Fritz Lang’s Metropolis (1927) is a German expressionist science-fiction silent film that is widely known for being the originator of most Sci-Fi films. Along with its set design being phenomenally significant, it also works as inhabiting numerous themes explored within the film, such as deception, death, and destruction. The definition of the word metropolis itself means a large and representative city, and the sets are so grand and intimidating that the characters are forced to live up to the grandeur of the city. As Fritz Lang’s Metropolis epitomises the definition of the word metropolis, it however portrays much more character through its cast and plot.
Presented as a running city with a beautiful art-deco inspired design, the surface of the city embraces the spirit of the 1920s, a time in which was a profitable paradise of cultural edge and economical prosperity, yet the depths of the city greatly contrast by depicting the harsh and discriminatory consequences of the work that goes into powering the city through the suffering of the workers. Expressed to Freder during the early stages of the movie, Maria states: “These are you brothers” implying that his carelessness in enjoying his father’s wealth is a destructive force towards those that are suffering for his happiness. That to which he later decides to investigate, Freder becomes horrified to see the conditions that the workers are in and even volunteers to work a machine whilst the worker takes a break. Perhaps his compassion for the workers comes from his understanding of what it is like to be “Dismissed…and sent to the depths” by his father as we also discover that his father, although wealthy, is a high strung man who has little disregard for others concerns. It could be said that to be dismissed by Roh to the depths is to be dismissed by God and sent to Hell. An example of Freder’s father, Roh’s wealth is displayed through his office, but for effect, all of the objects within his office are dramatically oversized to enforce empowerment over those below his position. Another effective use of Roh’s wealth is displayed through his garden in which inhabits exotic wildlife and a luxurious fountain.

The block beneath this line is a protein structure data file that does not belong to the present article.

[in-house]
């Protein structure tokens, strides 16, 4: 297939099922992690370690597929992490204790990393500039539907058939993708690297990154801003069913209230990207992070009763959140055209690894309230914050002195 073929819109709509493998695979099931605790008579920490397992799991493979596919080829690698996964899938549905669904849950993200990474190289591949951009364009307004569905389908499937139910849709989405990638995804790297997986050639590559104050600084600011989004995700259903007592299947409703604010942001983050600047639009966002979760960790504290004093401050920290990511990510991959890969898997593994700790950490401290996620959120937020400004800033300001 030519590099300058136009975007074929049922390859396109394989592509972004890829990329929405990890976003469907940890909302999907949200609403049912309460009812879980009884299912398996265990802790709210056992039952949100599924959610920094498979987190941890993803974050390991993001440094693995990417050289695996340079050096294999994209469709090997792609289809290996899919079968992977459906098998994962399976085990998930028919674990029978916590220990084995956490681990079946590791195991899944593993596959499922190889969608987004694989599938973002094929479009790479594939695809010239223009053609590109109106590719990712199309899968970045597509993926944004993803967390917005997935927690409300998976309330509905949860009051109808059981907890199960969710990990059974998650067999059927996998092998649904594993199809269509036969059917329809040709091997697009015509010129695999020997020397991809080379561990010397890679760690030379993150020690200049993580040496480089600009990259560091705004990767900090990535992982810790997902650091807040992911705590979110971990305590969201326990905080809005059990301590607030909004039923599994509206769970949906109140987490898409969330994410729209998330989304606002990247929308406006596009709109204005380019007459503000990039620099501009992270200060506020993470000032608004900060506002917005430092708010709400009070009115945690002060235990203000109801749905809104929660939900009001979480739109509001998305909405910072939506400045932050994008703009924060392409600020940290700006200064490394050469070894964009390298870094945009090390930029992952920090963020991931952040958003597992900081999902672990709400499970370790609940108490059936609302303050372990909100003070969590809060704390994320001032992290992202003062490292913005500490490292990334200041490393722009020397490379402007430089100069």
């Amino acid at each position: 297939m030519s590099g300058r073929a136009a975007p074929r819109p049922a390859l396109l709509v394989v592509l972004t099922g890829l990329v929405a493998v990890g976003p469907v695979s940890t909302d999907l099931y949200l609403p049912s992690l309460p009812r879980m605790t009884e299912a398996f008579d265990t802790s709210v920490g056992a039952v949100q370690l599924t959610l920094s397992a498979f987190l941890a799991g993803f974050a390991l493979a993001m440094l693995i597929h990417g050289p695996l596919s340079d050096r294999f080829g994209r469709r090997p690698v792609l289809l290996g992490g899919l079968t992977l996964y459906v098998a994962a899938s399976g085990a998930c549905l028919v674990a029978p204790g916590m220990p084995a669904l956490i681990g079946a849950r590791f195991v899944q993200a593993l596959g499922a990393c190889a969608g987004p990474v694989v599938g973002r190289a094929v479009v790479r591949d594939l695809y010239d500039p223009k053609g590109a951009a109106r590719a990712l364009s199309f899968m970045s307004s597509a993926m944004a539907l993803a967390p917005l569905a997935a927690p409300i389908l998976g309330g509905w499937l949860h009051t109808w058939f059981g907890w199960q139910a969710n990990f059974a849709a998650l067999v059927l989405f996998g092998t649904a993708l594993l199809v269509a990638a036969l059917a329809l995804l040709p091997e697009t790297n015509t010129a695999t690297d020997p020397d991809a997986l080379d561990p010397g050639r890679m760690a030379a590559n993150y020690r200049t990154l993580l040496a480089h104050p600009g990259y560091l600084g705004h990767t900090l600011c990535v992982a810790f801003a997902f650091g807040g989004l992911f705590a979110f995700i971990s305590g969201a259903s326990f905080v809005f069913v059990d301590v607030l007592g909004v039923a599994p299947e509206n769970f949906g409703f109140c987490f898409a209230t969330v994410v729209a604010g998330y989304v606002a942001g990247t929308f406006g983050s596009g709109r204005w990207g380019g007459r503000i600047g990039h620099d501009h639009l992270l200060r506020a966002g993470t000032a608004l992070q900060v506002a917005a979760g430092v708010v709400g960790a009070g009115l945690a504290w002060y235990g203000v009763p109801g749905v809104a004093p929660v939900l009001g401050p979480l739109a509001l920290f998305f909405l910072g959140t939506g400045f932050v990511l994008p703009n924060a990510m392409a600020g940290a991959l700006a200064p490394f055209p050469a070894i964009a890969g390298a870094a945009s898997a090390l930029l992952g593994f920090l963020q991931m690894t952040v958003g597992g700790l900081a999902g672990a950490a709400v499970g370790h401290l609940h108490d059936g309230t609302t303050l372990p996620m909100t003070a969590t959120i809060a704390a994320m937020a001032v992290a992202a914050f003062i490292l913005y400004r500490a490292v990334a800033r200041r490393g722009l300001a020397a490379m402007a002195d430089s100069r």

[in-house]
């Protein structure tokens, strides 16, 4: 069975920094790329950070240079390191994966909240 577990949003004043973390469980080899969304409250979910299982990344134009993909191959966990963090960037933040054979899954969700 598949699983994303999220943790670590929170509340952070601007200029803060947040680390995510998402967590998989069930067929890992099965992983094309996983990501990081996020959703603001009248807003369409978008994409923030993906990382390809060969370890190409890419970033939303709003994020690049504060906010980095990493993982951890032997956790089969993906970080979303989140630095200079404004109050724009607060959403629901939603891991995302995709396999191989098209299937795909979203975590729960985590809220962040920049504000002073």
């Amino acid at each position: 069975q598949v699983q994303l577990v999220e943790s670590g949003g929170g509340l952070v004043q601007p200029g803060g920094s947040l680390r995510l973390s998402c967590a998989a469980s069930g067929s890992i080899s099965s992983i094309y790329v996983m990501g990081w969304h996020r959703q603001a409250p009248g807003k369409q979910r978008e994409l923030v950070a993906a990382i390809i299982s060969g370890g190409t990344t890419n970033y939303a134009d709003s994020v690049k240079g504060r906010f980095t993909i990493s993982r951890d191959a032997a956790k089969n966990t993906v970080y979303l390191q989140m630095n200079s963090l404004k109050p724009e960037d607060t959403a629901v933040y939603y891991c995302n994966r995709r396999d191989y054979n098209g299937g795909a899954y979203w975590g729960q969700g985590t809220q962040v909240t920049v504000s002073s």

Jane Barnwell states that Metropolis was: “a landmark in terms of concept & technical achievement… and was so visually ground breaking that its influences are still in existence today, and they can be identified most in Steven Spielberg’s A.I: Artificial Intelligence (2001)”. Other features in Metropolis that have been highly influential to other films include the character of Maschinenmensch, which portrays strong similarities to the character of C3P0 George Lucas’s Star Wars films, along with the character of Evelyn Seymour in Noel Pemburton Belling’s High Treason (1925) showing similar characteristics as the character Maria.
The notable qualities of the production design and settings in Metropolis is that they work as being either havens for the characters or threats. With the mechanisms of the factory in Metropolis being a threat, the workers work in syncronised movements, and the strain of their work has forced them to lose their identity and has inflicted them to work the same way as the machines they are powering. A contrasting example is the Church and the underground Chapel run by Maria, in which work as a haven for the workers to plan their escape from the work that is destroying them. The design of the factory includes using a steep staircase, institutionalized work stations, steam powered units and a labour intensive set up to threaten the workers. It is notable that the character of Freder views their work as being so horrific that he imagines them as being treated like slaves forced into a temple that devours them. It is obvious that this is highly dramatized due to the film’s influence from the story of ‘The Tower of Babel’; Maria even states that “Today I shall tell you of the Tower of Babel” in which the workers similarly want to plan an escape to “reach a heaven” out of the city, but are labelled as disrespectful in the thought of doing so by the head of the city Roh Frederson. Despite films futuristic plot, Lang it uses the idea of religion and past ideas to ground the workers, which is possibly why Maria makes speeches to the workers in the underground of the city; where the setting is manmade and untainted.